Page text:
DocuSign Inc. surged as much as 10% in the extended session late Thursday after the company posted a modest adjusted profit for the company’s first quarter as a public company, beating analyst estimates of a loss.
Bolstered by strong international growth, the bottom line swung to an adjusted profit of 1 cent a share on sales of $155.8 million, or a 37% increase from the year-ago quarter. Analysts surveyed by FactSet had estimated adjusted losses of 7 cents a share on revenue of $145.9 million. DocuSign DOCU, -2.39% Chief Executive Dan Springer said in the earnings call with analysts that international growth accounted for about 17% of overall sales, growing 52% compared with the year-ago period and accounting for $26 million in first-quarter revenue.
“One of the key pillars of our growth strategy is our targeted international expansion,” Springer said. “Currently, business from outside the U.S. represents only about 17% of our revenues — and there remains an incredible opportunity across our target markets.”
Net losses widened substantially to $270.7 million, or $7.46 a share, compared with losses of $19.4 million, or 66 cents a share, in the year-ago period. Companies typically report large losses in their first earnings after an initial public offering due to a stock-based compensation expense, and DocuSign was no different. Chief Financial Officer Michael Sheridan said on the earnings call with analysts that stock-based compensation resulted in a $263 million charge in the first quarter.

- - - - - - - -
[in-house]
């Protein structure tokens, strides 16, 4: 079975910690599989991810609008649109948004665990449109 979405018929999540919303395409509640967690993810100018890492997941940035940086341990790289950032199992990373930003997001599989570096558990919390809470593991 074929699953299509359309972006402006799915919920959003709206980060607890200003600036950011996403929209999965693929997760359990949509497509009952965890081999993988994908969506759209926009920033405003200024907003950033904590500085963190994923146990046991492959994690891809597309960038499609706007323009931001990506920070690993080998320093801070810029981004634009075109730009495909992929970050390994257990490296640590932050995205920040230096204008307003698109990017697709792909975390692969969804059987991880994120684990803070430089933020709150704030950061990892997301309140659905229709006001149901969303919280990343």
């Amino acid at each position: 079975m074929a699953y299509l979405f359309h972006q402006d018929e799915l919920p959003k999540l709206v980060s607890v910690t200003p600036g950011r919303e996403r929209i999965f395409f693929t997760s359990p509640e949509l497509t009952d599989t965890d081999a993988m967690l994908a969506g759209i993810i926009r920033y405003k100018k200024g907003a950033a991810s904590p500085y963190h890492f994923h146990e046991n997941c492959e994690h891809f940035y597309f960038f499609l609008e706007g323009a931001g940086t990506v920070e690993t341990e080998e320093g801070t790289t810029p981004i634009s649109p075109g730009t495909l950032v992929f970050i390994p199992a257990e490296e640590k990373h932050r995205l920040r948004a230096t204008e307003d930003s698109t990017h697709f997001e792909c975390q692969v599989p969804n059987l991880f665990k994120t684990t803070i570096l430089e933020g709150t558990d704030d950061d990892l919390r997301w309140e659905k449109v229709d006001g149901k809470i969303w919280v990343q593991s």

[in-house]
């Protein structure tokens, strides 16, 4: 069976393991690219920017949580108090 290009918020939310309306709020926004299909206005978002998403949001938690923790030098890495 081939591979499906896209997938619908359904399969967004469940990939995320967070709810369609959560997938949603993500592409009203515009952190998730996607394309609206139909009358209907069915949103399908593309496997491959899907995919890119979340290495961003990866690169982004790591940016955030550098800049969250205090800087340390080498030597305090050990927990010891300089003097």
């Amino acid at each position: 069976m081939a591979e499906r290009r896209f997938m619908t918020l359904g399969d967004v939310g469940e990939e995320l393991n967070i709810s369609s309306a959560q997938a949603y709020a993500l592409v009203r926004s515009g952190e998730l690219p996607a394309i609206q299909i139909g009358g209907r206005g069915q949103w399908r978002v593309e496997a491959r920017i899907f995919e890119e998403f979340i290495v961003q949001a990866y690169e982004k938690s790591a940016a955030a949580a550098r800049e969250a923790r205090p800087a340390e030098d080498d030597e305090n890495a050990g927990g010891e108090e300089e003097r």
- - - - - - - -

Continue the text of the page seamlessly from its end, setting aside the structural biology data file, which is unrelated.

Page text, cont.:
Looking forward, the company’s guidance beat analyst models of adjusted losses of 3 cents a share on revenue of $151.5 million. DocuSign said it expects second-quarter sales of $157 million to $160 million but did not provide per-share guidance.
Springer said in a telephone interview with MarketWatch that international growth will likely outpace domestic expansion, becoming a more dominant part of the business in the future. The crucial reason the EU is a strong market for DocuSign is a set of standards known as eIDAS, or electric identification authentication and trust services, which essentially allows people and companies to use the same electronic-signature technology across all EU countries.
“We have significant physical infrastructure in Europe, three data centers, and that’s been a big investment we’ve made in scale and sophistication,” Springer said. “EIDAS gives us leverage across all EU countries.”
Springer also said the company is General Data Protection Regulation-compliant and has received additional approvals from the EU data-protection authorities.
On the earnings call with analysts, Spring said that the company recently launched a data center in Canada that will help it compete in securing government and financial services clients. Springer said that Commonwealth countries such as Canada and Australia are important markets, and...